Guess who’s gay
One of the biggest trends of the last year was the elusive sexuality game. “Is she/isn’t she?” surrounded many female pop stars, whose comments would range from “I love everyone” to the professing (and later renegging) of bisexuality. This also extended to become part of an asexual-type aura, where artists hoped they would be received and (and subsequently sexualized) by everyone, no matter their gender and sexual orientation.
The biggest offender also happened to be one of 2010′s biggest new stars. Nicki Minaj has been rapping lyrics about lesbians and women since before she signed to Young Money Records, and she continued to flirt with the idea of being sexually interested in them in videos like Usher’s “Lil’ Freak.” But the more successful she became, Nicki backed away from an interest in females, and later told Rolling Stone she had faked the whole thing for attention.
Pop singer Ke$ha was one of 2010′s biggest earners, and she told The Advocate she is interested in “everyone.” Though she hasn’t publicly dated any women, it seemed she was speaking from her party girl persona, and is also friends with fauxosexuality marketing queen Katy Perry — she even made an appearance in her “I Kissed a Girl” video before hitting it big on her own. (Both women recorded songs/videos they hoped would become “gay anthems” this year. The jury is still out as to if they’ll be adopted.)
Perhaps Ke$ha and Katy were taking a page from Lady Gaga‘s book, as Gaga is the biggest star of the last two years. She also happens to be a huge LGBT advocate and has kissed a woman in two videos in that time, most notably in her Beyonce collaboration, “Telephone,” one of the most-watched videos of all time.
Lady Gaga’s openness about her bisexuality might have tipped some artists off that pandering to the gay community could be beneficial rather than stifling. However that doesn’t always include real life identification. Though rumors have surrounded both Rihanna and Christina Aguilera, both women took their perceived sexual fluidity to a new level in music videos this year. Rihanna’s “Te Amo” starred a model as Rhianna’s lover; in “Not Myself Tonight,” Christina kisses and straddles a woman bound to a chair. Coincidentally, both videos have a bondage theme.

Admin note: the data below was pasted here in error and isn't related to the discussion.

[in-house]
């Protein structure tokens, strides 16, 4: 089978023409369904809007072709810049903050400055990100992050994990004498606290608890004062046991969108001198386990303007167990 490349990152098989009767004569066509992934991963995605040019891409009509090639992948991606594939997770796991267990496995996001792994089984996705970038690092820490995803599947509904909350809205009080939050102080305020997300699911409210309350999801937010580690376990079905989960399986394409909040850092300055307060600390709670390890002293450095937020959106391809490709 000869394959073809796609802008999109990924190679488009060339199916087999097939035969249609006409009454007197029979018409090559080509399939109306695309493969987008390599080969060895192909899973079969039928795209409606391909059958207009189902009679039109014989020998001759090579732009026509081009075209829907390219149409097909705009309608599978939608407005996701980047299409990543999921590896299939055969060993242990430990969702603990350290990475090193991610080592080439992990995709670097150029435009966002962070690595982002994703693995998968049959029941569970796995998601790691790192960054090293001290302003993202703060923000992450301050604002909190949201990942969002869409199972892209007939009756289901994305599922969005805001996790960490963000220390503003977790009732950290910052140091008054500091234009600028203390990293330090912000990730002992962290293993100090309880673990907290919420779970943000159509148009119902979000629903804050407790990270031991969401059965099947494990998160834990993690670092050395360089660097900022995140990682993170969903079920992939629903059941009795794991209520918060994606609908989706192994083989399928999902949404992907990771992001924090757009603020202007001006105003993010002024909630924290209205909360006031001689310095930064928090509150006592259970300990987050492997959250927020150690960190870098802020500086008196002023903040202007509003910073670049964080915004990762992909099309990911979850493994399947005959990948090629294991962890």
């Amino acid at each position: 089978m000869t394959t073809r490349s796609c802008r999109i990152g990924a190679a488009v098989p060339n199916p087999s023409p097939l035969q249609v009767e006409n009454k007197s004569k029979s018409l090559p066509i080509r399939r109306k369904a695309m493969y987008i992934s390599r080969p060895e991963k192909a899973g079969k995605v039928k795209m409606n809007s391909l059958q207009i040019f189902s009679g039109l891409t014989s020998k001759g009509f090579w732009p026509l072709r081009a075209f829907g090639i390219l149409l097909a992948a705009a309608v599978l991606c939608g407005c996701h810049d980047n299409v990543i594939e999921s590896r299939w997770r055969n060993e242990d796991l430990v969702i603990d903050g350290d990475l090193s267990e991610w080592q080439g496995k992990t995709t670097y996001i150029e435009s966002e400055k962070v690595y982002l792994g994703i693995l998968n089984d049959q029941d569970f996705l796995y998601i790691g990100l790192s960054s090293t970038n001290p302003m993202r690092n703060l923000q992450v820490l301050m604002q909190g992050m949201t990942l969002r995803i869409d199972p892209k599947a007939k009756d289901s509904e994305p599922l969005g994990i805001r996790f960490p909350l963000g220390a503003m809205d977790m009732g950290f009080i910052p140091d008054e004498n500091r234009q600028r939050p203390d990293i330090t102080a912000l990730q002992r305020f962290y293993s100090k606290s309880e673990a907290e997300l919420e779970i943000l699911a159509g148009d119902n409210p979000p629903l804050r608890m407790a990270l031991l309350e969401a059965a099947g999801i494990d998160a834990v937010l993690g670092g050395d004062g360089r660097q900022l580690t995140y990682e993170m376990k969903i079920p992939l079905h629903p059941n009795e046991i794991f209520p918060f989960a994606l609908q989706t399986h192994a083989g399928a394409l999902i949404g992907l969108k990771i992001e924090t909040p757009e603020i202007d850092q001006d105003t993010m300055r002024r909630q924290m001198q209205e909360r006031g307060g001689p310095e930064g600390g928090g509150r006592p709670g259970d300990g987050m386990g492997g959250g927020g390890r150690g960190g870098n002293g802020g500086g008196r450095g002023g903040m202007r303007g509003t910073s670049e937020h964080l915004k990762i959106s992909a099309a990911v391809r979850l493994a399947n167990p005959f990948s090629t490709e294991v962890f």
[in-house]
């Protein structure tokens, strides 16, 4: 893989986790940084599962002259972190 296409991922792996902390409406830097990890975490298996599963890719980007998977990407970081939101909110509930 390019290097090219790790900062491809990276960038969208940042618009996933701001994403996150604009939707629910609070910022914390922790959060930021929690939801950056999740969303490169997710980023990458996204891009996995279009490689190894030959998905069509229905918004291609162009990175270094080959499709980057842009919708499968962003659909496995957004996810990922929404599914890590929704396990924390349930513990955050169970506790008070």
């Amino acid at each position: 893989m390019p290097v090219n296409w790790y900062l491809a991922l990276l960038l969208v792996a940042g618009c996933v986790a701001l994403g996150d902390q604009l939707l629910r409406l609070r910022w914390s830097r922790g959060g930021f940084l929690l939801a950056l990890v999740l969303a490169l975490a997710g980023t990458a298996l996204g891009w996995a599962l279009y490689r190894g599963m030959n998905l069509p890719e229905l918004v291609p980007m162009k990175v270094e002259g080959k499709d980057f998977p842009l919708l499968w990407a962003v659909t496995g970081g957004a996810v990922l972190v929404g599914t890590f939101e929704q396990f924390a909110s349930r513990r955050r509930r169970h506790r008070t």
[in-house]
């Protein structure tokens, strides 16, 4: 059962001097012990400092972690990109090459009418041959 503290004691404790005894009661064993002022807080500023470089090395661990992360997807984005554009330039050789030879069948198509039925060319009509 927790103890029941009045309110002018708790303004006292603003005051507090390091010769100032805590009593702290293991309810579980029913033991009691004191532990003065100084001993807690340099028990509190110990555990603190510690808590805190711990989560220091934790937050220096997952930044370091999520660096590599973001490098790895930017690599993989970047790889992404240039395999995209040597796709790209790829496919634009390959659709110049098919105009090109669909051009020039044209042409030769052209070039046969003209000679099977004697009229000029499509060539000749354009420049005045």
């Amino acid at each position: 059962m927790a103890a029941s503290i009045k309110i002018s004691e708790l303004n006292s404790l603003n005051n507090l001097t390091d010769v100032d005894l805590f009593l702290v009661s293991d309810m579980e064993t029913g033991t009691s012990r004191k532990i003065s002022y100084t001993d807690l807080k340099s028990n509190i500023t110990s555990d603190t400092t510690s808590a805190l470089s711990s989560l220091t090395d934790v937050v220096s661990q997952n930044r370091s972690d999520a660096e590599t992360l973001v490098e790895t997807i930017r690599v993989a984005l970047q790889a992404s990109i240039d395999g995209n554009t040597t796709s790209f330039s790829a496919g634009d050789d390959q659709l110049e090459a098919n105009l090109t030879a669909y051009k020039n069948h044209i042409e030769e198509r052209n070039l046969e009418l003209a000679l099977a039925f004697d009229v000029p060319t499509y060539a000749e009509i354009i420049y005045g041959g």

But outside of performance, Christina and Rhianna date men, and comments on their sexuality have been more of a titillating response. This isn’t to say they aren’t bisexual, or that they are definitely straight; but as of now, they seem to know the power they have in teasing women — or teasing men with the idea that they love women.
On the other side of things, there are pop stars who are perceived as lesbian or bisexual who refuse to give themselves a label. La Roux’s Elly Jackson, Katie Melua and Janelle Monae don’t discuss their sexual preferences with the press and, when answering questions about their sexualities, often give vague comments. But all three of these artists have also made comments that indicate they are not as sexually fluid as we might have thought, making sure their orientation is not part of their appeal — or rather that their lack of orientation is part of the appeal.
It’s hard to decipher with these artists if this is a closeting-type situation. If they are truly queer in any way, it comes off as a personal affront that they don’t want to claim their part in our community. But there’s also the idea that their personal lives shouldn’t have an effect on them as artists. Nonetheless, the public is always interested in the personal lives of public figures, and the lesbian community is always looking for more great, relatable role models, especially in the music realm.
While some still doubt Lady Gaga’s bisexuality, choosing to put her into the same category of the aforementioned women, Gaga has had a fabulous year when it comes to being up front about queer issues and making sure to push boundaries in every way, including gender stereotypes. She donned a strap-on for Q magazine, modeled as a male alter-ego for Vogue Homme Japan and also managed to be named one of the world’s most powerful women and most powerful and influential person by Forbes magazine.
She’s one of the best new faces of bisexuality that we have today, and this should continue into 2011 with her upcoming album, Born This Way.